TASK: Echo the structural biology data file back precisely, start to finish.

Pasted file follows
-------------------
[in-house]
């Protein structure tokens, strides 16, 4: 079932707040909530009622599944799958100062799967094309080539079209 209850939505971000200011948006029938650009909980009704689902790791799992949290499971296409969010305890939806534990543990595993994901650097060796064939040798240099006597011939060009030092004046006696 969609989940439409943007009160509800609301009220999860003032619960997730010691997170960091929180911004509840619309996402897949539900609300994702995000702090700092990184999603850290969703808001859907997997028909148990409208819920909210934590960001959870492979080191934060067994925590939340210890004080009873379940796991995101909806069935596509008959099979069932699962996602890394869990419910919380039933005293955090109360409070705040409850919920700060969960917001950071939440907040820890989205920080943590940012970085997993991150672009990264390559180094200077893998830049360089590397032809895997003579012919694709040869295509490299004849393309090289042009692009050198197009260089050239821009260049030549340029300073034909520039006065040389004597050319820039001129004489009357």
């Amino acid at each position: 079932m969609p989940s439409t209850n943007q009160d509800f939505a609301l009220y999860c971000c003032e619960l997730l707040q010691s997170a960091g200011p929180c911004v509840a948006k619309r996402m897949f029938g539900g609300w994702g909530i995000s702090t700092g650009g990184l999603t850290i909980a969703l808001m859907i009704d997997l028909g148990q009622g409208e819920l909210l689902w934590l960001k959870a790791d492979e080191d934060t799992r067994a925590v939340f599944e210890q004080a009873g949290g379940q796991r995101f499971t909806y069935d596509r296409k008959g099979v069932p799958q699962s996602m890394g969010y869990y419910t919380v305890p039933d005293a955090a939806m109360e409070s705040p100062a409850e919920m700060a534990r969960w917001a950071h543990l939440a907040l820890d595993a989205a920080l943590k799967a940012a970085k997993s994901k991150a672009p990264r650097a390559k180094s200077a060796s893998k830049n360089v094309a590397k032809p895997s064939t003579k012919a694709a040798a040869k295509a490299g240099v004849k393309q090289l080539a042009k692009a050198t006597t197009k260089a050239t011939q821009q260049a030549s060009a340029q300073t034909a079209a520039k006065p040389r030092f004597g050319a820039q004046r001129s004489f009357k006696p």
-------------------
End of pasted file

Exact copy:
[in-house]
């Protein structure tokens, strides 16, 4: 079932707040909530009622599944799958100062799967094309080539079209 209850939505971000200011948006029938650009909980009704689902790791799992949290499971296409969010305890939806534990543990595993994901650097060796064939040798240099006597011939060009030092004046006696 969609989940439409943007009160509800609301009220999860003032619960997730010691997170960091929180911004509840619309996402897949539900609300994702995000702090700092990184999603850290969703808001859907997997028909148990409208819920909210934590960001959870492979080191934060067994925590939340210890004080009873379940796991995101909806069935596509008959099979069932699962996602890394869990419910919380039933005293955090109360409070705040409850919920700060969960917001950071939440907040820890989205920080943590940012970085997993991150672009990264390559180094200077893998830049360089590397032809895997003579012919694709040869295509490299004849393309090289042009692009050198197009260089050239821009260049030549340029300073034909520039006065040389004597050319820039001129004489009357």
């Amino acid at each position: 079932m969609p989940s439409t209850n943007q009160d509800f939505a609301l009220y999860c971000c003032e619960l997730l707040q010691s997170a960091g200011p929180c911004v509840a948006k619309r996402m897949f029938g539900g609300w994702g909530i995000s702090t700092g650009g990184l999603t850290i909980a969703l808001m859907i009704d997997l028909g148990q009622g409208e819920l909210l689902w934590l960001k959870a790791d492979e080191d934060t799992r067994a925590v939340f599944e210890q004080a009873g949290g379940q796991r995101f499971t909806y069935d596509r296409k008959g099979v069932p799958q699962s996602m890394g969010y869990y419910t919380v305890p039933d005293a955090a939806m109360e409070s705040p100062a409850e919920m700060a534990r969960w917001a950071h543990l939440a907040l820890d595993a989205a920080l943590k799967a940012a970085k997993s994901k991150a672009p990264r650097a390559k180094s200077a060796s893998k830049n360089v094309a590397k032809p895997s064939t003579k012919a694709a040798a040869k295509a490299g240099v004849k393309q090289l080539a042009k692009a050198t006597t197009k260089a050239t011939q821009q260049a030549s060009a340029q300073t034909a079209a520039k006065p040389r030092f004597g050319a820039q004046r001129s004489f009357k006696p």